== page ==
Canberra Choral Society presents Handel's Messiah at Llewellyn Hall
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Canberra Choral Society presents Handel's Messiah at Llewellyn Hall

Canberra Choral Society presents Handel's Messiah. Llewellyn Hall, ANU School of Music. Saturday, November 25 at 7.30pm. canberrachoralsociety.org.

The first performance of Handel's oratorio, Messiah, in Dublin in 1742 received only moderate public attention but over the almost three centuries since then it has become one of the greatest musical favourites of all time.

Conductor Leonard Weiss.

Conductor Leonard Weiss. Credit:Robin Eckermann.

Leonard Weiss, who will conduct Canberra Choral Society's Messiah at Llewellyn Hall on Saturday, November 25, has had a busy musical year: among other engagements, a full conducting schedule with the National Capital Orchestra and the Canberra Youth Orchestra, including its latest concert with James Morrison. Weiss loves to be at the helm of a full stage of instrumentalists and choristers - in this presentation, more than 175 singers and 30 orchestral players. He says that every Messiah is different.

"You have to join each movement into an overarching whole," Weiss says, "and weave the macro and micro elements with a good perspective of both. It's going to be a seamless experience putting it all together. I like new things that I haven't done before and Messiah is different from a lot of the standard repertoire that I've conducted. I have made a few radical changes." `

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Canberra Choral Society conducted by Leonard Weiss. Photo: Robin Eckermann

Canberra Choral Society conducted by Leonard Weiss. Photo: Robin EckermannCredit:Robin Eckerman

These have been carefully thought through to give a different emphasis and to tell the story just a little differently.

For example, he has given his soloists a more prominent role to showcase their talents and provide suitable vocal contrasts.

"Their soul is gone out", normally a chorus, is now a tenor recitative, for one thing, and the final "Amen" chorus begins with the soloists singing completely unaccompanied before the orchestra and chorus join in - Weiss says he wanted to convey the effect of praying in church and a building up of power and emotion.

Weiss says of this Messiah, "Our customisation is different from others and we have a wealth of soloists, amazing musicians who have been on my wish-list for a long time."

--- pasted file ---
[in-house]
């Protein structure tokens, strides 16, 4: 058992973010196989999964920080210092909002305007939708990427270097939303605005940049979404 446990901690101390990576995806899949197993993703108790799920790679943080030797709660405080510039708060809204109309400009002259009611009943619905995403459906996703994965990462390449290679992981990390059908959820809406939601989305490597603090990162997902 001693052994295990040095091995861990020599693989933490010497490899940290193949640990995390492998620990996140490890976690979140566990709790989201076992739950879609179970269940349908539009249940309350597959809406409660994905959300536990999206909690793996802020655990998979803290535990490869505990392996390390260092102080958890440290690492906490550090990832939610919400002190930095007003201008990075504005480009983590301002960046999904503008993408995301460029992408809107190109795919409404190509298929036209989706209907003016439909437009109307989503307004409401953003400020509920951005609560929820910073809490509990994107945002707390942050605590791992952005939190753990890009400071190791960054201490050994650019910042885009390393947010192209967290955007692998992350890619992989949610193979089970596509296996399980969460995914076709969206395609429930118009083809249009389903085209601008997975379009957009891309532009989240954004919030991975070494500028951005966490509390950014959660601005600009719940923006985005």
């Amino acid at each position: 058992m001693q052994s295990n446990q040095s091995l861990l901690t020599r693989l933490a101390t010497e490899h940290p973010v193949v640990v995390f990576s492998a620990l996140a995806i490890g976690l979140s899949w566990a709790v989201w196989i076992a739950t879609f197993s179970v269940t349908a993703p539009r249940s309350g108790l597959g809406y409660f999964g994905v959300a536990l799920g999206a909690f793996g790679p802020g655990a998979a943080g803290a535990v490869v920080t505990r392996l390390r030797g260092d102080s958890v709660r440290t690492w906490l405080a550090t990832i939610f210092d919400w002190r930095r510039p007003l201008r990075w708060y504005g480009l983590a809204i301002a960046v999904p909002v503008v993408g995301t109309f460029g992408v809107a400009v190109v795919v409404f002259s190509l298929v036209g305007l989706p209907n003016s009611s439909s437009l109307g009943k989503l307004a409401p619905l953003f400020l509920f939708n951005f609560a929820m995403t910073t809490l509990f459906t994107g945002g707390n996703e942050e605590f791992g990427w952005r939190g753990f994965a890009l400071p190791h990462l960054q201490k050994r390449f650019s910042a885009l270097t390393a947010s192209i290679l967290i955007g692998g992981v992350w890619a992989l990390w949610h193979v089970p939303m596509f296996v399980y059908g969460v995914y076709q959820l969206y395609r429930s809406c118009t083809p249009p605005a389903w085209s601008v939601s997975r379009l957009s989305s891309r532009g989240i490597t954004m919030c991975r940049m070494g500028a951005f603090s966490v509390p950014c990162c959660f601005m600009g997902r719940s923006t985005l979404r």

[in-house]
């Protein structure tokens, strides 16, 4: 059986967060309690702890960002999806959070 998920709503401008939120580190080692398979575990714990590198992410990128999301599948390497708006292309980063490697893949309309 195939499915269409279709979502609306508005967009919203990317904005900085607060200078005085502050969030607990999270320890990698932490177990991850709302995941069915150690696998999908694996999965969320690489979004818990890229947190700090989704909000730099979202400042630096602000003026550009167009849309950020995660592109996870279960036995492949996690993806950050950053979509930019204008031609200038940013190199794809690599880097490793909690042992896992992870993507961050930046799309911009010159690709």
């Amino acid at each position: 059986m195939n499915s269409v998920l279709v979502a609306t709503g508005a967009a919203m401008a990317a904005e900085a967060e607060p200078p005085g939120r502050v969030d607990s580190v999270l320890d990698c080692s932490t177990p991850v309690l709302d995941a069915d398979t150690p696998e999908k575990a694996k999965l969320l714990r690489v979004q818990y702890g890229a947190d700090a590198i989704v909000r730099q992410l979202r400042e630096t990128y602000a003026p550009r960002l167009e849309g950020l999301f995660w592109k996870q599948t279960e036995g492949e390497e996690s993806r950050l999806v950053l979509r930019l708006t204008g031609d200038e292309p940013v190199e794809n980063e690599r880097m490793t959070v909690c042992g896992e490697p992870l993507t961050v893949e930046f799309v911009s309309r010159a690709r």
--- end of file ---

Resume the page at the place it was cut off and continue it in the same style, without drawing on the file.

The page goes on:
Counter tenor Tobias Cole.

Counter tenor Tobias Cole. Credit:Michele Mossop

Three of these - soprano Greta Claringbould, counter-tenor Tobias Cole, and tenor Paul McMahon - are Canberra residents and bass, Jeremy Tatchell, lived and trained here before moving to Adelaide.

Weiss says, "Although this is my first Messiah I've been able to draw on the experience of others, a dedicated troupe of people from the lineage of Toby Cole, Graham Abbott and Brett Weymark, conductors that I really look up to. As a young conductor it's challenging to be trusted and that Canberra Choral Society has faith in me is a terrific honour."

Peter Young is CCS's chorus master and a musician who has studied every aspect of Handel's music. He says, "The Messiah arias are so well tailored for the singers for whom Handel wrote," and he relates the story of contralto Susannah Cibber's so charming a Dublin clergyman with her rendition of the aria, "He was despised," at the premiere of the work, that the man leapt to his feet and cried, "Woman, for this be all they sins forgiven thee!"

This aria, incidentally, is Tobias Cole's favourite. He says, "I haven't before performed Messiah just as a singer and I'm looking forward to involving myself in all the alto arias. "Since by man came death" is also beautiful. I fell in love with Handel's harmonies."

Cole believes that what is particularly attractive about Messiah is that it's filled with quotes that we all know: "Unto us a child is born" for example. "There are these phrases that have been locked into a melody and a harmony. I'm interested in how people listen to the English language when it's sung." He thinks that we latch on to familiar phrases not only in classical music but also on to clichés from pop songs.

Cole goes on, "What interests me is how people can be engaged with this work which covers themes rather than real stories: the anticipation of the birth of Christ; the Passion; the Resurrection – its promise and future."

And what does he think is the essence of chorus success?

"Oh, feeling and locking in with the mood of the piece; to really be on board with the whole performance and to have sensitivity to the mood."

For Young the text, in the case of Messiah by Charles Jennens from the King James Bible, is always critical, "especially when there is counterpoint," he says, "and clarity and articulation of phrases are very important. The first title of the work was A New Sacred Oratorio and the text was a rather controversial issue. People complained about the New Testament references. There's a lot of commentary by people using text straight out of the bible.

"Handel's Messiah has never been out of the repertoire but we need to rediscover the excitement of this work. Handel wrote Messiah as a business proposition but most performances were for charitable causes and it was unusual for a composer to contribute to the community in this way."

Although Weiss has made changes to this production of Messiah, audiences need not fear for the most famous of the oratorio's choruses.

"You can't change 'Hallelujah', Weiss says.

"I don't think I'd be asked back for anything if I changed 'Hallelujah'."

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